My New Digital HQ

Well, I’m back! It’s been quite a while since I last posted on this blog. It was July last year when I was trying to get my reviewing going again, to give people something to come by this site to read. If I’m honest, I don’t really enjoy reviewing, so I find it hard to build up any momentum. Also, I would rather be spending that energy working on prose, or my PhD.

The reason for my return is great, no, incredible news: I’ve signed with a publisher!

I’ve been sitting on this for a few months as, but now that the publisher have made it official I can finally share the news here.

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HQ Digital are a digital first imprint of HarperCollins (and if you had asked me when writing the novel who I would want to publish it my first answer would have been HarperCollins), and they have picked up my novel Goodbye For Now, a novel about the First World War.

I don’t want to say to much at the moment (I’m sure HQ will reveal all in good time), but I have already been hard at work with my editor on revisions, and it won’t be long before you can all get your copy to read. I’m so excited and the team at the publishers have been absolutely lovely. I never thought I would be made to feel so welcome.

I’m currently drinking my morning tea from the awesome mug they sent me as a Christmas present (It also came with a luxury hot chocolate, which I’m saving for when I get the next revisions back):

HQ Digital Mug

I’ve never received a Christmas present from an employer or client before, and it’s a nice touch. Just one example of how lovely they’ve been to me, even before signing the contract.

I really can’t wait for you all to read the novel, but there’s still lots of hard work to do. The next thing I hope to share with you is the front cover, but I’ve been told that will be a couple of months yet. I’m hoping that if it sells enough copies then it will come out in paperback. So I’m counting on all of you.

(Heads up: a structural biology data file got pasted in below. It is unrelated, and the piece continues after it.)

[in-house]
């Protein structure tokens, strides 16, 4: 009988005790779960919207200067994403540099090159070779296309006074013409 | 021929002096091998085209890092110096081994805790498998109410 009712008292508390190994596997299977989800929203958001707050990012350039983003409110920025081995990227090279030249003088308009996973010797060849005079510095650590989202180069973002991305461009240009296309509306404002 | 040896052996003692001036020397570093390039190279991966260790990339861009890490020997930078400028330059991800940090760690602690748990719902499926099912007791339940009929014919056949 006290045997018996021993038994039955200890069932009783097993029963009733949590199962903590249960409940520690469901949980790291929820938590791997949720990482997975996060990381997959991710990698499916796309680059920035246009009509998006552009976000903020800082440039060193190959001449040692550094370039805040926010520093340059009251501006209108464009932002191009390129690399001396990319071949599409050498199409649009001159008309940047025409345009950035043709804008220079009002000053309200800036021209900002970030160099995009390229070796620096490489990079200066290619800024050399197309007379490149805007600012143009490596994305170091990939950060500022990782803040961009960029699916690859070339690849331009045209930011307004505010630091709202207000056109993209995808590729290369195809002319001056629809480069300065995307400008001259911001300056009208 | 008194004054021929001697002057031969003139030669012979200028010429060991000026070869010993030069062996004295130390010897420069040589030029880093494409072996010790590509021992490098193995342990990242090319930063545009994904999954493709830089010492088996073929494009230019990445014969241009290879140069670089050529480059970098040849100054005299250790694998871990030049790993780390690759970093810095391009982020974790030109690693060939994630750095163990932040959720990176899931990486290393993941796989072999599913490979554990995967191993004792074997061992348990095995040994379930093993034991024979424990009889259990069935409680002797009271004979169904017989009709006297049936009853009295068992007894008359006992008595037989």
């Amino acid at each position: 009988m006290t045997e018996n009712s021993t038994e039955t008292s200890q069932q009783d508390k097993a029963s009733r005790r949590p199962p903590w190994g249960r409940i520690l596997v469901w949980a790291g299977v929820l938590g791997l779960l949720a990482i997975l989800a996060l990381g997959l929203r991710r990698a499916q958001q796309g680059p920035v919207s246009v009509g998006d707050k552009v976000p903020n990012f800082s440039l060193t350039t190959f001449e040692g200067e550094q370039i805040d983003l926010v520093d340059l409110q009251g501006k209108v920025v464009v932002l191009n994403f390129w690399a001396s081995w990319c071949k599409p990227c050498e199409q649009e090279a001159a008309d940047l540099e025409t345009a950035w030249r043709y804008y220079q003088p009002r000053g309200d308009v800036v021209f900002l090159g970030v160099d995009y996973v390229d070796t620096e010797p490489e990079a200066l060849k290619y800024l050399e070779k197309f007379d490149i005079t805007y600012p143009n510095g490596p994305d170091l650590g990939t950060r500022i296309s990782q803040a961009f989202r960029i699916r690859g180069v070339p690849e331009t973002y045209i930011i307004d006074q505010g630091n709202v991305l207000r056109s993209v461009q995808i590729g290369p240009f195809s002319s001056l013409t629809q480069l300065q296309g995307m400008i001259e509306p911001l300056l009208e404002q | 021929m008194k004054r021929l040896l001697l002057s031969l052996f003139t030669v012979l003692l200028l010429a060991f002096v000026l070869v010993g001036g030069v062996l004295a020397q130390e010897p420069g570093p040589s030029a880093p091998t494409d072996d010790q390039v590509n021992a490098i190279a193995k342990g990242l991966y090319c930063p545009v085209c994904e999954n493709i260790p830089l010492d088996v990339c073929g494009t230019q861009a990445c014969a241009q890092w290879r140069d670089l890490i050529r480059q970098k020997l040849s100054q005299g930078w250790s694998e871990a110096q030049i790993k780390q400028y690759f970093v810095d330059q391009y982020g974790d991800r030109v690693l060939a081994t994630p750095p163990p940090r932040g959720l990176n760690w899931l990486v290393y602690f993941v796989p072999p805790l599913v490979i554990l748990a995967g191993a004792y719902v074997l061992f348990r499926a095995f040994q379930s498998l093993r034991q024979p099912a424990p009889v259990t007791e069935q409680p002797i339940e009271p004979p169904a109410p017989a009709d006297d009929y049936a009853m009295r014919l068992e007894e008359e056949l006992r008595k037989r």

In the meantime I’d better get back to writing the next novel/PhD work, before I receive the next round of revisions.

Soooooooooooon.

Thanks for reading!

You can find HQ Digital here on: Facebook / Twitter: @HQDigitalUK / Website

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Objection and ME

I’m annoyed. Annoyed at myself mainly, but also annoyed at this condition I suffer from. (Last week I published a post about ME, which you can read here.)

As part of my MA in writing I set to writing a World War One novel. There were two main reasons for doing this. The first was that I have always had a love for history, and learning the lessons of the past to contextualise where we are today. As a teenager, I visited the battlefields of the Somme and Ypres. The graves and memorials set off something in me, something that I can only describe as a longing to understand “why”?

The second reason for writing the novel is that I wanted to take myself out of my comfort zone of science fiction and fantasy and take advantage of the advice and guidance available on my Masters.

The more I researched the setting the more I saw how much Liverpool was linked to the war, and how much it was shaped by it. Everything around me held some link to the war. There were also several Liverpool regiments that fought in the bloodiest battlefields of the Great War. There were so many stories that needed to be told. I’d also watched a Sky one show called ‘Chickens’ about the conscientious objectors, those that refused to fight in the First World War, and it struck me that even a hundred years later these people were considered to be cowards. It infuriated me, and I decided to put a conscientious objector in my novel; the soldier’s brother.

Through drafting it became more and more obvious that both brothers had a story to tell, and through their contrasting stories would show the greater horror of The Great War.

I’m annoyed because last May (2016) I finished the full manuscript of the novel. (The first part was heavily edited as part of my portfolio work for my MA), and I was fairly happy to start sending it out to agents.

I’m annoyed because I then got very ill. I had the worst sinus infection I have ever had, and begun to feel like I did before I was first diagnosed with ME. I’ve only recently started to get back on my feet.

I’m annoyed because I’ve been sending it out to agents recently, but I’m worried that they will think I only wrote this novel to ride on the interest and popularity of the centenary of the First World War, which to me was merely a coincidence for the reasons I have mentioned earlier. I’m also worried that because it is already 2017 and a publishing cycle usually takes about two years (or so I believe?), that agents/publishers won’t take a risk because they think that it will miss the centenary of the end of the war, and the resultant interest.

I’m also annoyed because the film Hacksaw Ridge came out of left field and told the story of a ‘conchie’ in the second world war. It’s a different story, as conchies in WWI arguably had to go through a lot more, but it’s still a concern that people may feel this novel was written due to that. (I wish I could write 130,000 words that quickly!)

I hope that someone will pick it up. It was a very important story to write, and an important story to tell. I genuinely believe people will gain something from reading it. It would be a shame for it to sit in my drawer for the rest of my days.

If you know someone who may be interested, or are interested yourself, please get in contact. I will be more than happy to hear from you!